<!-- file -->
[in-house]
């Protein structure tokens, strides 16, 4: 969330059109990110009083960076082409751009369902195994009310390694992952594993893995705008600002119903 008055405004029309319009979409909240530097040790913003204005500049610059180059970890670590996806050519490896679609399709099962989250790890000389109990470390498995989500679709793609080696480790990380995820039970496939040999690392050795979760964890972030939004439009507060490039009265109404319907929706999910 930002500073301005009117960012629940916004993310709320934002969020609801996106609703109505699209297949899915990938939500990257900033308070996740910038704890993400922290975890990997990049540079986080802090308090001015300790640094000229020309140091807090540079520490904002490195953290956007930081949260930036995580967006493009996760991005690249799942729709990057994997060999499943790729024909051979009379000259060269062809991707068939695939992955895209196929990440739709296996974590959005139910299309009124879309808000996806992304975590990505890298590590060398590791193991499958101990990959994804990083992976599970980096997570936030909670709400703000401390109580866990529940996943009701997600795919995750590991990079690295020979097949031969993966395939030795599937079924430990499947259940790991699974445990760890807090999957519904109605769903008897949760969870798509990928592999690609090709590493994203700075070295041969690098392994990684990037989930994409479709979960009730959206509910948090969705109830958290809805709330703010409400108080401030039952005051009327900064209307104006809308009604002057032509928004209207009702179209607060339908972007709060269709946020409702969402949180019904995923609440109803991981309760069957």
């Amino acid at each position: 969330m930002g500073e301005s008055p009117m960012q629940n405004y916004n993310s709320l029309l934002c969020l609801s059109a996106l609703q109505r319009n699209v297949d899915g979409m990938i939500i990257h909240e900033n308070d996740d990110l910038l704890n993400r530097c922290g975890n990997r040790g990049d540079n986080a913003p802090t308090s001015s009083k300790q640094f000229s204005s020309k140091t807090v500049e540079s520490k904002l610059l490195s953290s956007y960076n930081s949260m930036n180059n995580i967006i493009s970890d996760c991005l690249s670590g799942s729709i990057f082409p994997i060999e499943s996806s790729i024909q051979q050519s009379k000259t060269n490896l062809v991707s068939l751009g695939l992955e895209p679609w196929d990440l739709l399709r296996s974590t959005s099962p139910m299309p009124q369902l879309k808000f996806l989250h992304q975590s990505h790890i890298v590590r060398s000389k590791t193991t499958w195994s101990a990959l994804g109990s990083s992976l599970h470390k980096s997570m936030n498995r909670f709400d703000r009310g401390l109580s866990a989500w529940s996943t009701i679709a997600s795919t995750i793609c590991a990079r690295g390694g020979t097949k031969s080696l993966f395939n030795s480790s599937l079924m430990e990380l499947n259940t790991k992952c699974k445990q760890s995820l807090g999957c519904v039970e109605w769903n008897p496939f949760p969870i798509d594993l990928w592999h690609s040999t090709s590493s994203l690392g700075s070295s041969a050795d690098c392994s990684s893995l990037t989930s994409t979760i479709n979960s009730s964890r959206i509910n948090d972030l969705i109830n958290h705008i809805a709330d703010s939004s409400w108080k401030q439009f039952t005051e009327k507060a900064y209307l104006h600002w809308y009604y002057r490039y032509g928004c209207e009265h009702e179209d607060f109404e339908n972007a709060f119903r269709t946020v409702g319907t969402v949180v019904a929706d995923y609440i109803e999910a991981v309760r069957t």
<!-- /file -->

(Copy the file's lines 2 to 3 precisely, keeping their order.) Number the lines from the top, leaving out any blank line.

């Protein structure tokens, strides 16, 4: 969330059109990110009083960076082409751009369902195994009310390694992952594993893995705008600002119903 008055405004029309319009979409909240530097040790913003204005500049610059180059970890670590996806050519490896679609399709099962989250790890000389109990470390498995989500679709793609080696480790990380995820039970496939040999690392050795979760964890972030939004439009507060490039009265109404319907929706999910 930002500073301005009117960012629940916004993310709320934002969020609801996106609703109505699209297949899915990938939500990257900033308070996740910038704890993400922290975890990997990049540079986080802090308090001015300790640094000229020309140091807090540079520490904002490195953290956007930081949260930036995580967006493009996760991005690249799942729709990057994997060999499943790729024909051979009379000259060269062809991707068939695939992955895209196929990440739709296996974590959005139910299309009124879309808000996806992304975590990505890298590590060398590791193991499958101990990959994804990083992976599970980096997570936030909670709400703000401390109580866990529940996943009701997600795919995750590991990079690295020979097949031969993966395939030795599937079924430990499947259940790991699974445990760890807090999957519904109605769903008897949760969870798509990928592999690609090709590493994203700075070295041969690098392994990684990037989930994409479709979960009730959206509910948090969705109830958290809805709330703010409400108080401030039952005051009327900064209307104006809308009604002057032509928004209207009702179209607060339908972007709060269709946020409702969402949180019904995923609440109803991981309760069957």
């Amino acid at each position: 969330m930002g500073e301005s008055p009117m960012q629940n405004y916004n993310s709320l029309l934002c969020l609801s059109a996106l609703q109505r319009n699209v297949d899915g979409m990938i939500i990257h909240e900033n308070d996740d990110l910038l704890n993400r530097c922290g975890n990997r040790g990049d540079n986080a913003p802090t308090s001015s009083k300790q640094f000229s204005s020309k140091t807090v500049e540079s520490k904002l610059l490195s953290s956007y960076n930081s949260m930036n180059n995580i967006i493009s970890d996760c991005l690249s670590g799942s729709i990057f082409p994997i060999e499943s996806s790729i024909q051979q050519s009379k000259t060269n490896l062809v991707s068939l751009g695939l992955e895209p679609w196929d990440l739709l399709r296996s974590t959005s099962p139910m299309p009124q369902l879309k808000f996806l989250h992304q975590s990505h790890i890298v590590r060398s000389k590791t193991t499958w195994s101990a990959l994804g109990s990083s992976l599970h470390k980096s997570m936030n498995r909670f709400d703000r009310g401390l109580s866990a989500w529940s996943t009701i679709a997600s795919t995750i793609c590991a990079r690295g390694g020979t097949k031969s080696l993966f395939n030795s480790s599937l079924m430990e990380l499947n259940t790991k992952c699974k445990q760890s995820l807090g999957c519904v039970e109605w769903n008897p496939f949760p969870i798509d594993l990928w592999h690609s040999t090709s590493s994203l690392g700075s070295s041969a050795d690098c392994s990684s893995l990037t989930s994409t979760i479709n979960s009730s964890r959206i509910n948090d972030l969705i109830n958290h705008i809805a709330d703010s939004s409400w108080k401030q439009f039952t005051e009327k507060a900064y209307l104006h600002w809308y009604y002057r490039y032509g928004c209207e009265h009702e179209d607060f109404e339908n972007a709060f119903r269709t946020v409702g319907t969402v949180v019904a929706d995923y609440i109803e999910a991981v309760r069957t």